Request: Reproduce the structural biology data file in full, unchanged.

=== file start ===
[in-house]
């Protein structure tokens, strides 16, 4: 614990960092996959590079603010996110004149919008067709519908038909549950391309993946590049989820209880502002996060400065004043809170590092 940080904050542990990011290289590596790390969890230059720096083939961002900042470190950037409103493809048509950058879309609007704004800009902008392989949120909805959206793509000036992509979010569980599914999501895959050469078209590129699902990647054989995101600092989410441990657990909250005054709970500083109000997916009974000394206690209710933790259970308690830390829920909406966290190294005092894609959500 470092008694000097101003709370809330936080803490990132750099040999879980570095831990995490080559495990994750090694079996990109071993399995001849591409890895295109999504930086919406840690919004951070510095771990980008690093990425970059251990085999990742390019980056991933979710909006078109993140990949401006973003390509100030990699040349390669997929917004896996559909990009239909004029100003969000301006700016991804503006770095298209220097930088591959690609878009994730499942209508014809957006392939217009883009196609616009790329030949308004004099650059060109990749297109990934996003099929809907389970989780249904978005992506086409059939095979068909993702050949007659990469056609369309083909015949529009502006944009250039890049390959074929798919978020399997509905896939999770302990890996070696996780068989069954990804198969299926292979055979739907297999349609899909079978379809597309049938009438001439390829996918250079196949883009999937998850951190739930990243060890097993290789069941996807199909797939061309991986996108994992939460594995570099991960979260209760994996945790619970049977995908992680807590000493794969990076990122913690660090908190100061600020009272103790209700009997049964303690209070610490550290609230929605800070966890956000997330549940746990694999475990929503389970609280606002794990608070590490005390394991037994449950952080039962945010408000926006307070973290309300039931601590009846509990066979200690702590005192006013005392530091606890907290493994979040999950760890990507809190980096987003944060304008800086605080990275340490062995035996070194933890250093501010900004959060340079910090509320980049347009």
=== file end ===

[in-house]
């Protein structure tokens, strides 16, 4: 614990960092996959590079603010996110004149919008067709519908038909549950391309993946590049989820209880502002996060400065004043809170590092 940080904050542990990011290289590596790390969890230059720096083939961002900042470190950037409103493809048509950058879309609007704004800009902008392989949120909805959206793509000036992509979010569980599914999501895959050469078209590129699902990647054989995101600092989410441990657990909250005054709970500083109000997916009974000394206690209710933790259970308690830390829920909406966290190294005092894609959500 470092008694000097101003709370809330936080803490990132750099040999879980570095831990995490080559495990994750090694079996990109071993399995001849591409890895295109999504930086919406840690919004951070510095771990980008690093990425970059251990085999990742390019980056991933979710909006078109993140990949401006973003390509100030990699040349390669997929917004896996559909990009239909004029100003969000301006700016991804503006770095298209220097930088591959690609878009994730499942209508014809957006392939217009883009196609616009790329030949308004004099650059060109990749297109990934996003099929809907389970989780249904978005992506086409059939095979068909993702050949007659990469056609369309083909015949529009502006944009250039890049390959074929798919978020399997509905896939999770302990890996070696996780068989069954990804198969299926292979055979739907297999349609899909079978379809597309049938009438001439390829996918250079196949883009999937998850951190739930990243060890097993290789069941996807199909797939061309991986996108994992939460594995570099991960979260209760994996945790619970049977995908992680807590000493794969990076990122913690660090908190100061600020009272103790209700009997049964303690209070610490550290609230929605800070966890956000997330549940746990694999475990929503389970609280606002794990608070590490005390394991037994449950952080039962945010408000926006307070973290309300039931601590009846509990066979200690702590005192006013005392530091606890907290493994979040999950760890990507809190980096987003944060304008800086605080990275340490062995035996070194933890250093501010900004959060340079910090509320980049347009």